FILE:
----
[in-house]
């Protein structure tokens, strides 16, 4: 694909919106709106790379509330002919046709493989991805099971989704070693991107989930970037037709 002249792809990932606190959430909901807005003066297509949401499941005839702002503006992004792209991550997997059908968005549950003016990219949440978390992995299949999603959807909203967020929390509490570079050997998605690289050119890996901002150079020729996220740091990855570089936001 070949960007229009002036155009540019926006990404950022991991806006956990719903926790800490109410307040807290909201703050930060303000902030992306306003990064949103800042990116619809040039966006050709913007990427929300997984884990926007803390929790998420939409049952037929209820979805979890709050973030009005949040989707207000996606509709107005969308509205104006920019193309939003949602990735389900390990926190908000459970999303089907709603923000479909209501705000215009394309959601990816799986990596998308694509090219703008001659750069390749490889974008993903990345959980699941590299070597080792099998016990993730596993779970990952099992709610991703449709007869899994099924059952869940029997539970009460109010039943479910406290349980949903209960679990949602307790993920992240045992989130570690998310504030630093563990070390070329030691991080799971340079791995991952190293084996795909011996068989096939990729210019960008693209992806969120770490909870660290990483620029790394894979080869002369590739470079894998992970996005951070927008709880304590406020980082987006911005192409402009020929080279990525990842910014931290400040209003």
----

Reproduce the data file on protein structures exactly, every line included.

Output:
[in-house]
């Protein structure tokens, strides 16, 4: 694909919106709106790379509330002919046709493989991805099971989704070693991107989930970037037709 002249792809990932606190959430909901807005003066297509949401499941005839702002503006992004792209991550997997059908968005549950003016990219949440978390992995299949999603959807909203967020929390509490570079050997998605690289050119890996901002150079020729996220740091990855570089936001 070949960007229009002036155009540019926006990404950022991991806006956990719903926790800490109410307040807290909201703050930060303000902030992306306003990064949103800042990116619809040039966006050709913007990427929300997984884990926007803390929790998420939409049952037929209820979805979890709050973030009005949040989707207000996606509709107005969308509205104006920019193309939003949602990735389900390990926190908000459970999303089907709603923000479909209501705000215009394309959601990816799986990596998308694509090219703008001659750069390749490889974008993903990345959980699941590299070597080792099998016990993730596993779970990952099992709610991703449709007869899994099924059952869940029997539970009460109010039943479910406290349980949903209960679990949602307790993920992240045992989130570690998310504030630093563990070390070329030691991080799971340079791995991952190293084996795909011996068989096939990729210019960008693209992806969120770490909870660290990483620029790394894979080869002369590739470079894998992970996005951070927008709880304590406020980082987006911005192409402009020929080279990525990842910014931290400040209003």